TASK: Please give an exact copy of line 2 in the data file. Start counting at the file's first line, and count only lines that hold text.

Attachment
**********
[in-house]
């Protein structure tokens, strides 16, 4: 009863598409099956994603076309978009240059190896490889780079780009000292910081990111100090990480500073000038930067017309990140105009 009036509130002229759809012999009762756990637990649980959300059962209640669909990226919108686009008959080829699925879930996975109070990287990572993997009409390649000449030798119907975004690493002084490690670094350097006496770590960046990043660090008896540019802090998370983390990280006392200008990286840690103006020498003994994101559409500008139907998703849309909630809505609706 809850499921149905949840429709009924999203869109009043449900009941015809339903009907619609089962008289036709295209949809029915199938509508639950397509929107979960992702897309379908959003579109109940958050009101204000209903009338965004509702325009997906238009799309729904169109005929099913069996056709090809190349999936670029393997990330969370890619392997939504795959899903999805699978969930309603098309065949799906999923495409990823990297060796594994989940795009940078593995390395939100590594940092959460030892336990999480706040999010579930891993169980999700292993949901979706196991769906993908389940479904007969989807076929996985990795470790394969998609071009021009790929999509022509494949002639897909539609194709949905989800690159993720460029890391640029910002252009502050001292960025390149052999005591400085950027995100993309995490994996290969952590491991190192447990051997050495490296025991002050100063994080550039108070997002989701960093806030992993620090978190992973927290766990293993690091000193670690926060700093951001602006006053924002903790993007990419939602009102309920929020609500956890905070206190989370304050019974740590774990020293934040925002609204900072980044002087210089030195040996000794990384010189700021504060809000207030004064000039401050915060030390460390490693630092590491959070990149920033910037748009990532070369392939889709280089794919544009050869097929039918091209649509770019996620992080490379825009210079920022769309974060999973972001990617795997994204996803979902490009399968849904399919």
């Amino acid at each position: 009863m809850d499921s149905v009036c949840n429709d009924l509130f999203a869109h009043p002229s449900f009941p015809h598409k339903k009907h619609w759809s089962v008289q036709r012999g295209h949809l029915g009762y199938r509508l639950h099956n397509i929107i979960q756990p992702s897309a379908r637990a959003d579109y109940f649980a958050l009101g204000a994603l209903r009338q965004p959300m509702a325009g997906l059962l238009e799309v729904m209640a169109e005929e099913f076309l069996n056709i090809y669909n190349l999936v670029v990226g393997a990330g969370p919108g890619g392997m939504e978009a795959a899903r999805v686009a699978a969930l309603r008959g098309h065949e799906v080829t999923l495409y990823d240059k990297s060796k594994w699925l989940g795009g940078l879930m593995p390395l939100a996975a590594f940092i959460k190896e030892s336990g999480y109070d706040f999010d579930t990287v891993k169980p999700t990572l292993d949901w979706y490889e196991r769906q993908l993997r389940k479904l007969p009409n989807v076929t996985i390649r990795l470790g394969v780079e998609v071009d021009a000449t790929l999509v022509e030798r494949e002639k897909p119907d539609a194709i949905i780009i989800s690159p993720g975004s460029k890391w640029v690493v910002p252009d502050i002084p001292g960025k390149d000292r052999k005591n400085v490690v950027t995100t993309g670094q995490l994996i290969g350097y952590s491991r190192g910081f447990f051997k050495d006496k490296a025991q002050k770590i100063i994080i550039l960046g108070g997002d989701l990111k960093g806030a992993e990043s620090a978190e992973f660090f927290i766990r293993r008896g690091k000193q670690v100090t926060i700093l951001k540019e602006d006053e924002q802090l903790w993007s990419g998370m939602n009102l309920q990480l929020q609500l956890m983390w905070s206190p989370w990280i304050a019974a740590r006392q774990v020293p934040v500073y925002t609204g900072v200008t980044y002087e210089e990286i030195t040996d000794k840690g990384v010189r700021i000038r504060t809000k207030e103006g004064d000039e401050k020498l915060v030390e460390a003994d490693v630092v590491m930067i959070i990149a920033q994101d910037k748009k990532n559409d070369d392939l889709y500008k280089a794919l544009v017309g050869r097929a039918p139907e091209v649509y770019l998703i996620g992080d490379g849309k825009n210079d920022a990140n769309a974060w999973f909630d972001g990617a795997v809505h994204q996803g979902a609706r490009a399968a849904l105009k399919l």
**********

């Protein structure tokens, strides 16, 4: 009863598409099956994603076309978009240059190896490889780079780009000292910081990111100090990480500073000038930067017309990140105009 009036509130002229759809012999009762756990637990649980959300059962209640669909990226919108686009008959080829699925879930996975109070990287990572993997009409390649000449030798119907975004690493002084490690670094350097006496770590960046990043660090008896540019802090998370983390990280006392200008990286840690103006020498003994994101559409500008139907998703849309909630809505609706 809850499921149905949840429709009924999203869109009043449900009941015809339903009907619609089962008289036709295209949809029915199938509508639950397509929107979960992702897309379908959003579109109940958050009101204000209903009338965004509702325009997906238009799309729904169109005929099913069996056709090809190349999936670029393997990330969370890619392997939504795959899903999805699978969930309603098309065949799906999923495409990823990297060796594994989940795009940078593995390395939100590594940092959460030892336990999480706040999010579930891993169980999700292993949901979706196991769906993908389940479904007969989807076929996985990795470790394969998609071009021009790929999509022509494949002639897909539609194709949905989800690159993720460029890391640029910002252009502050001292960025390149052999005591400085950027995100993309995490994996290969952590491991190192447990051997050495490296025991002050100063994080550039108070997002989701960093806030992993620090978190992973927290766990293993690091000193670690926060700093951001602006006053924002903790993007990419939602009102309920929020609500956890905070206190989370304050019974740590774990020293934040925002609204900072980044002087210089030195040996000794990384010189700021504060809000207030004064000039401050915060030390460390490693630092590491959070990149920033910037748009990532070369392939889709280089794919544009050869097929039918091209649509770019996620992080490379825009210079920022769309974060999973972001990617795997994204996803979902490009399968849904399919």